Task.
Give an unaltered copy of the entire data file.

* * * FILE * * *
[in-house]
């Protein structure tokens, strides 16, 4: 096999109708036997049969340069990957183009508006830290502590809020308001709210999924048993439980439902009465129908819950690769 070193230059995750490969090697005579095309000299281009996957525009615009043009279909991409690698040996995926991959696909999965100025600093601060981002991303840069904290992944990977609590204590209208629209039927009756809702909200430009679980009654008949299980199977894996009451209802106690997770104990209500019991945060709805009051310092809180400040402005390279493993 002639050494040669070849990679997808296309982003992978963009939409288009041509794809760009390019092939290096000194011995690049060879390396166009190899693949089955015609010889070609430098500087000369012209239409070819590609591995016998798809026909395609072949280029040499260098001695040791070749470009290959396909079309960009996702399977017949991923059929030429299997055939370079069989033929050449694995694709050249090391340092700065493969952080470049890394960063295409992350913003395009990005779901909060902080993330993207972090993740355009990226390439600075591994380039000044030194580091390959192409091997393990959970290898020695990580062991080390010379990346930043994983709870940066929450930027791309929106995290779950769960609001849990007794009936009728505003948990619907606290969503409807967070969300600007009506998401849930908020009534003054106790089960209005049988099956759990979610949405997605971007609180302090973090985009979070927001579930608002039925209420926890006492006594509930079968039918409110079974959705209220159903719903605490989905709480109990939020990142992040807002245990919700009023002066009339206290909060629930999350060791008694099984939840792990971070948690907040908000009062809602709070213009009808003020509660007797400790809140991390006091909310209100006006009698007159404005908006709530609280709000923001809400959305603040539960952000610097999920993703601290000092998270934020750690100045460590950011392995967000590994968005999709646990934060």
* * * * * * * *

[in-house]
């Protein structure tokens, strides 16, 4: 096999109708036997049969340069990957183009508006830290502590809020308001709210999924048993439980439902009465129908819950690769 070193230059995750490969090697005579095309000299281009996957525009615009043009279909991409690698040996995926991959696909999965100025600093601060981002991303840069904290992944990977609590204590209208629209039927009756809702909200430009679980009654008949299980199977894996009451209802106690997770104990209500019991945060709805009051310092809180400040402005390279493993 002639050494040669070849990679997808296309982003992978963009939409288009041509794809760009390019092939290096000194011995690049060879390396166009190899693949089955015609010889070609430098500087000369012209239409070819590609591995016998798809026909395609072949280029040499260098001695040791070749470009290959396909079309960009996702399977017949991923059929030429299997055939370079069989033929050449694995694709050249090391340092700065493969952080470049890394960063295409992350913003395009990005779901909060902080993330993207972090993740355009990226390439600075591994380039000044030194580091390959192409091997393990959970290898020695990580062991080390010379990346930043994983709870940066929450930027791309929106995290779950769960609001849990007794009936009728505003948990619907606290969503409807967070969300600007009506998401849930908020009534003054106790089960209005049988099956759990979610949405997605971007609180302090973090985009979070927001579930608002039925209420926890006492006594509930079968039918409110079974959705209220159903719903605490989905709480109990939020990142992040807002245990919700009023002066009339206290909060629930999350060791008694099984939840792990971070948690907040908000009062809602709070213009009808003020509660007797400790809140991390006091909310209100006006009698007159404005908006709530609280709000923001809400959305603040539960952000610097999920993703601290000092998270934020750690100045460590950011392995967000590994968005999709646990934060």